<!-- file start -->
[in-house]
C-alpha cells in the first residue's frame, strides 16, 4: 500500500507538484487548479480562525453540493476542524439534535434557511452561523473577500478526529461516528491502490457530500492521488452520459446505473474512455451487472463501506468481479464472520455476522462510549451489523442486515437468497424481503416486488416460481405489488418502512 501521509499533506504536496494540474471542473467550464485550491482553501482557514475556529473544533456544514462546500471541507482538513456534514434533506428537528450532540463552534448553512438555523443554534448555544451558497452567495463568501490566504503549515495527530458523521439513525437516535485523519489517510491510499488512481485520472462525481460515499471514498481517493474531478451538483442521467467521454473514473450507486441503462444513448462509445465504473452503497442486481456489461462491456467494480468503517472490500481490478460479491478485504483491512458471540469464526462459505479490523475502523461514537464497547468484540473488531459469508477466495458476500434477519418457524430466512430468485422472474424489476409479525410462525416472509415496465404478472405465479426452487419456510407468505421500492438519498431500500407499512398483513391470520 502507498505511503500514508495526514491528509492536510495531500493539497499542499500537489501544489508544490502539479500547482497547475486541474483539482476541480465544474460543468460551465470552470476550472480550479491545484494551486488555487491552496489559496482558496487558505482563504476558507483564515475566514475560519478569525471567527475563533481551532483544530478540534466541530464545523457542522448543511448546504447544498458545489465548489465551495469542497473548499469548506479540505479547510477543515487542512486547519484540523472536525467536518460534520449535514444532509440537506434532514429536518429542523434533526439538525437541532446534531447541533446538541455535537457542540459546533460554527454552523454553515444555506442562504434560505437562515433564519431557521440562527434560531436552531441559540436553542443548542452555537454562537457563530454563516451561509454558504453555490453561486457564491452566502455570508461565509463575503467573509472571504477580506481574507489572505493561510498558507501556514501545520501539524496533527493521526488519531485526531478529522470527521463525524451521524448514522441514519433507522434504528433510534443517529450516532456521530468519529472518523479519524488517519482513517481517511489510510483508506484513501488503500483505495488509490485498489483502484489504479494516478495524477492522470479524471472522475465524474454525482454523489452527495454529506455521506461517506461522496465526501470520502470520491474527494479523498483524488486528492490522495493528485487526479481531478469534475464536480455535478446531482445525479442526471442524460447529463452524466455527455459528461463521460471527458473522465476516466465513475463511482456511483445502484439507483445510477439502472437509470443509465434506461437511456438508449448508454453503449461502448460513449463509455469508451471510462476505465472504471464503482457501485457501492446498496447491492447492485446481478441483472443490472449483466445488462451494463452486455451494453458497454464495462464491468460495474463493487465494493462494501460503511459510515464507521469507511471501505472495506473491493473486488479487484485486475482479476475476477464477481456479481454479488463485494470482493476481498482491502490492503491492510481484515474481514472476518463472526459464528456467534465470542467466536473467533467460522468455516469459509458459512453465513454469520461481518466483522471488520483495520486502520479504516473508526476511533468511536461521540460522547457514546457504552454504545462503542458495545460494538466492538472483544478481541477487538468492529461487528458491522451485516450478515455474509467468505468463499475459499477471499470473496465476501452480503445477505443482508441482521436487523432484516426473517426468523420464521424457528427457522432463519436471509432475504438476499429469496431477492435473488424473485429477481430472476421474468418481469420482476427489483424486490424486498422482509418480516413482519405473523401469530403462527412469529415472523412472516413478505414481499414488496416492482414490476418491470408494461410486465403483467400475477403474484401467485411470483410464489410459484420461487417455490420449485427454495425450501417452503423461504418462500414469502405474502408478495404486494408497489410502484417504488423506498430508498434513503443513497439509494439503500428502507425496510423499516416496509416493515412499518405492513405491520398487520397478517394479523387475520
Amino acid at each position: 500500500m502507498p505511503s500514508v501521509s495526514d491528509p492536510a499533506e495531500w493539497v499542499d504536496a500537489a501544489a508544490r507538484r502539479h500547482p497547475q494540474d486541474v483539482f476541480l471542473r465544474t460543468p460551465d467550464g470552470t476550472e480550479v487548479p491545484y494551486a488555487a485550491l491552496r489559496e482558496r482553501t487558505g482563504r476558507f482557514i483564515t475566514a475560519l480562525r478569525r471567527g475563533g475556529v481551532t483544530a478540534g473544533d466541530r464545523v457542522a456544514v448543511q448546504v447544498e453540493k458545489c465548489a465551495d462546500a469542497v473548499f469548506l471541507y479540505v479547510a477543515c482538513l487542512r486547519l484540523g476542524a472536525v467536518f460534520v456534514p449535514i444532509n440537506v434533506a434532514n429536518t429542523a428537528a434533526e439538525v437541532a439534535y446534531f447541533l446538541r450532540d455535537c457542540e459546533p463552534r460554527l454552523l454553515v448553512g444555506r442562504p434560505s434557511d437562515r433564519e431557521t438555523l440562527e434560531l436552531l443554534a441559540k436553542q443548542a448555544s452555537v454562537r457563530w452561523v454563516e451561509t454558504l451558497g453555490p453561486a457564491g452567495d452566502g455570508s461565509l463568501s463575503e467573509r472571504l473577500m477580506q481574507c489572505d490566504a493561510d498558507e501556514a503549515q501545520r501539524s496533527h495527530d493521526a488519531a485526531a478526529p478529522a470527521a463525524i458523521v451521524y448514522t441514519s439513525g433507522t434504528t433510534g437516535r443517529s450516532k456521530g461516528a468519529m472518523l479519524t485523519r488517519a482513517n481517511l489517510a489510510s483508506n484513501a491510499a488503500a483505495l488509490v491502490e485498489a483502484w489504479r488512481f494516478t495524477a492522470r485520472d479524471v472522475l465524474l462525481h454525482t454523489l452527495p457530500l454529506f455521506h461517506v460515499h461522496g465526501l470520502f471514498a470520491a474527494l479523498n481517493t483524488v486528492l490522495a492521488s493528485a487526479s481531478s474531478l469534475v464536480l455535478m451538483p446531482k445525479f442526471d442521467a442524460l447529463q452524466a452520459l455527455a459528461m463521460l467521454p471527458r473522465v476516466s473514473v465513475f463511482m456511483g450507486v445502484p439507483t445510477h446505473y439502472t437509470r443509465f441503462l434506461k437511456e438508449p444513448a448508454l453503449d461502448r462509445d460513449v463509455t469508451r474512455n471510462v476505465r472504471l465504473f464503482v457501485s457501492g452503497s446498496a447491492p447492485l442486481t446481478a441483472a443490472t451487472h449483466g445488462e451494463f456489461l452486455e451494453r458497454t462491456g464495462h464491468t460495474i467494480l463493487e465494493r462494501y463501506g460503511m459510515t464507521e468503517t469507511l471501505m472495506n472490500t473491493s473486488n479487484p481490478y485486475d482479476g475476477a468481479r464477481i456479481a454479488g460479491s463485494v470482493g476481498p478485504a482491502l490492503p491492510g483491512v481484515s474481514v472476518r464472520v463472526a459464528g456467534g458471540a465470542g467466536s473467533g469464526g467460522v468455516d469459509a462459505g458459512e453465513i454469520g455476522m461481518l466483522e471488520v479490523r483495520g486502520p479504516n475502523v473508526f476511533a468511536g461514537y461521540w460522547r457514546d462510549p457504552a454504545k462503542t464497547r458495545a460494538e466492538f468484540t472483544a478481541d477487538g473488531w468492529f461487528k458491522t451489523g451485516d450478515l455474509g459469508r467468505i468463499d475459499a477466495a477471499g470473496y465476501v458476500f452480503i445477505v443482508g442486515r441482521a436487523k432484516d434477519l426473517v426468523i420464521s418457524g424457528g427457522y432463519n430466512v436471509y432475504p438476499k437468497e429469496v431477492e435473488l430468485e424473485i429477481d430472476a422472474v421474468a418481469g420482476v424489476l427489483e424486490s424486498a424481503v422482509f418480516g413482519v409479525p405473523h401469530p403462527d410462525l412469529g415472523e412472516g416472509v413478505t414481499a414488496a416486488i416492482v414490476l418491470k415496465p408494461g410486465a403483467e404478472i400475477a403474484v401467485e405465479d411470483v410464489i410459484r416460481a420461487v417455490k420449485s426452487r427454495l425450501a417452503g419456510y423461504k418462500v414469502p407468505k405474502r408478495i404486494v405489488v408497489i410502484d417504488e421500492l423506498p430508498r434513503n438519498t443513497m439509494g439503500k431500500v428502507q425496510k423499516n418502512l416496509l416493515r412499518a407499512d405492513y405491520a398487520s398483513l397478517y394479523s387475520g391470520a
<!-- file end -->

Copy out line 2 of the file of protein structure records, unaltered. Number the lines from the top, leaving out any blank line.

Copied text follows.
C-alpha cells in the first residue's frame, strides 16, 4: 500500500507538484487548479480562525453540493476542524439534535434557511452561523473577500478526529461516528491502490457530500492521488452520459446505473474512455451487472463501506468481479464472520455476522462510549451489523442486515437468497424481503416486488416460481405489488418502512 501521509499533506504536496494540474471542473467550464485550491482553501482557514475556529473544533456544514462546500471541507482538513456534514434533506428537528450532540463552534448553512438555523443554534448555544451558497452567495463568501490566504503549515495527530458523521439513525437516535485523519489517510491510499488512481485520472462525481460515499471514498481517493474531478451538483442521467467521454473514473450507486441503462444513448462509445465504473452503497442486481456489461462491456467494480468503517472490500481490478460479491478485504483491512458471540469464526462459505479490523475502523461514537464497547468484540473488531459469508477466495458476500434477519418457524430466512430468485422472474424489476409479525410462525416472509415496465404478472405465479426452487419456510407468505421500492438519498431500500407499512398483513391470520 502507498505511503500514508495526514491528509492536510495531500493539497499542499500537489501544489508544490502539479500547482497547475486541474483539482476541480465544474460543468460551465470552470476550472480550479491545484494551486488555487491552496489559496482558496487558505482563504476558507483564515475566514475560519478569525471567527475563533481551532483544530478540534466541530464545523457542522448543511448546504447544498458545489465548489465551495469542497473548499469548506479540505479547510477543515487542512486547519484540523472536525467536518460534520449535514444532509440537506434532514429536518429542523434533526439538525437541532446534531447541533446538541455535537457542540459546533460554527454552523454553515444555506442562504434560505437562515433564519431557521440562527434560531436552531441559540436553542443548542452555537454562537457563530454563516451561509454558504453555490453561486457564491452566502455570508461565509463575503467573509472571504477580506481574507489572505493561510498558507501556514501545520501539524496533527493521526488519531485526531478529522470527521463525524451521524448514522441514519433507522434504528433510534443517529450516532456521530468519529472518523479519524488517519482513517481517511489510510483508506484513501488503500483505495488509490485498489483502484489504479494516478495524477492522470479524471472522475465524474454525482454523489452527495454529506455521506461517506461522496465526501470520502470520491474527494479523498483524488486528492490522495493528485487526479481531478469534475464536480455535478446531482445525479442526471442524460447529463452524466455527455459528461463521460471527458473522465476516466465513475463511482456511483445502484439507483445510477439502472437509470443509465434506461437511456438508449448508454453503449461502448460513449463509455469508451471510462476505465472504471464503482457501485457501492446498496447491492447492485446481478441483472443490472449483466445488462451494463452486455451494453458497454464495462464491468460495474463493487465494493462494501460503511459510515464507521469507511471501505472495506473491493473486488479487484485486475482479476475476477464477481456479481454479488463485494470482493476481498482491502490492503491492510481484515474481514472476518463472526459464528456467534465470542467466536473467533467460522468455516469459509458459512453465513454469520461481518466483522471488520483495520486502520479504516473508526476511533468511536461521540460522547457514546457504552454504545462503542458495545460494538466492538472483544478481541477487538468492529461487528458491522451485516450478515455474509467468505468463499475459499477471499470473496465476501452480503445477505443482508441482521436487523432484516426473517426468523420464521424457528427457522432463519436471509432475504438476499429469496431477492435473488424473485429477481430472476421474468418481469420482476427489483424486490424486498422482509418480516413482519405473523401469530403462527412469529415472523412472516413478505414481499414488496416492482414490476418491470408494461410486465403483467400475477403474484401467485411470483410464489410459484420461487417455490420449485427454495425450501417452503423461504418462500414469502405474502408478495404486494408497489410502484417504488423506498430508498434513503443513497439509494439503500428502507425496510423499516416496509416493515412499518405492513405491520398487520397478517394479523387475520